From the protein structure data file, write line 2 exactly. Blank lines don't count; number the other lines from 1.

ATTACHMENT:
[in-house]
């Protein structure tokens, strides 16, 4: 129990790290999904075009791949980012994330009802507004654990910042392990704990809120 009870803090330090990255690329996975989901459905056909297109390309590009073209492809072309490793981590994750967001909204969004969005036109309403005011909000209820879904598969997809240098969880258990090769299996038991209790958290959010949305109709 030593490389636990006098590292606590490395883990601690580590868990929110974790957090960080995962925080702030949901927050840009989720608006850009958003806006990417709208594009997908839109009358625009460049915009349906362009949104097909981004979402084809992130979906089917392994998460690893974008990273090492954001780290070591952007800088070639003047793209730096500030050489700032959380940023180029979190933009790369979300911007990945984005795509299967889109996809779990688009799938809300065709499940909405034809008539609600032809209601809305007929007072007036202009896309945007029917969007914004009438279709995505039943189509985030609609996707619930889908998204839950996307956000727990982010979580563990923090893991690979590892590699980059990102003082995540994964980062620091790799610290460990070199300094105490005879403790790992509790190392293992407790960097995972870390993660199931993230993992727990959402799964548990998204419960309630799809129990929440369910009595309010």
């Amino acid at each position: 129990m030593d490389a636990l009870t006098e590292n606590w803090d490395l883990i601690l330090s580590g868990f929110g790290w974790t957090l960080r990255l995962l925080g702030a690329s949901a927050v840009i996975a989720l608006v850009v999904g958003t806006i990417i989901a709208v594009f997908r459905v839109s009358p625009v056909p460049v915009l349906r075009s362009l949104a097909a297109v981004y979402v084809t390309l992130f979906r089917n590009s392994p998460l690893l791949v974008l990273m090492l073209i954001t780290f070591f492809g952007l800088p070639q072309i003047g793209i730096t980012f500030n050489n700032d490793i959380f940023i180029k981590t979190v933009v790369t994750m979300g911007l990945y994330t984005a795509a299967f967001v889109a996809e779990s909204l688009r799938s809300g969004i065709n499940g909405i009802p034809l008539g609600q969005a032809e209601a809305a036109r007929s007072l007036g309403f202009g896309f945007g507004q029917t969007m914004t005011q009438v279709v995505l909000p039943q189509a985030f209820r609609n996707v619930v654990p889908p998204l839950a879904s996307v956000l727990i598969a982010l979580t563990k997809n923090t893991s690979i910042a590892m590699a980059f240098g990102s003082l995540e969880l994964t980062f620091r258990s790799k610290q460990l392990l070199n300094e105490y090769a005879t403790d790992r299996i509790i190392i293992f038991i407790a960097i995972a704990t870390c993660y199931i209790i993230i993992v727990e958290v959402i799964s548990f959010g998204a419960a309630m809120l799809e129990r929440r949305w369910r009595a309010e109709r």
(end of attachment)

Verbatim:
């Protein structure tokens, strides 16, 4: 129990790290999904075009791949980012994330009802507004654990910042392990704990809120 009870803090330090990255690329996975989901459905056909297109390309590009073209492809072309490793981590994750967001909204969004969005036109309403005011909000209820879904598969997809240098969880258990090769299996038991209790958290959010949305109709 030593490389636990006098590292606590490395883990601690580590868990929110974790957090960080995962925080702030949901927050840009989720608006850009958003806006990417709208594009997908839109009358625009460049915009349906362009949104097909981004979402084809992130979906089917392994998460690893974008990273090492954001780290070591952007800088070639003047793209730096500030050489700032959380940023180029979190933009790369979300911007990945984005795509299967889109996809779990688009799938809300065709499940909405034809008539609600032809209601809305007929007072007036202009896309945007029917969007914004009438279709995505039943189509985030609609996707619930889908998204839950996307956000727990982010979580563990923090893991690979590892590699980059990102003082995540994964980062620091790799610290460990070199300094105490005879403790790992509790190392293992407790960097995972870390993660199931993230993992727990959402799964548990998204419960309630799809129990929440369910009595309010």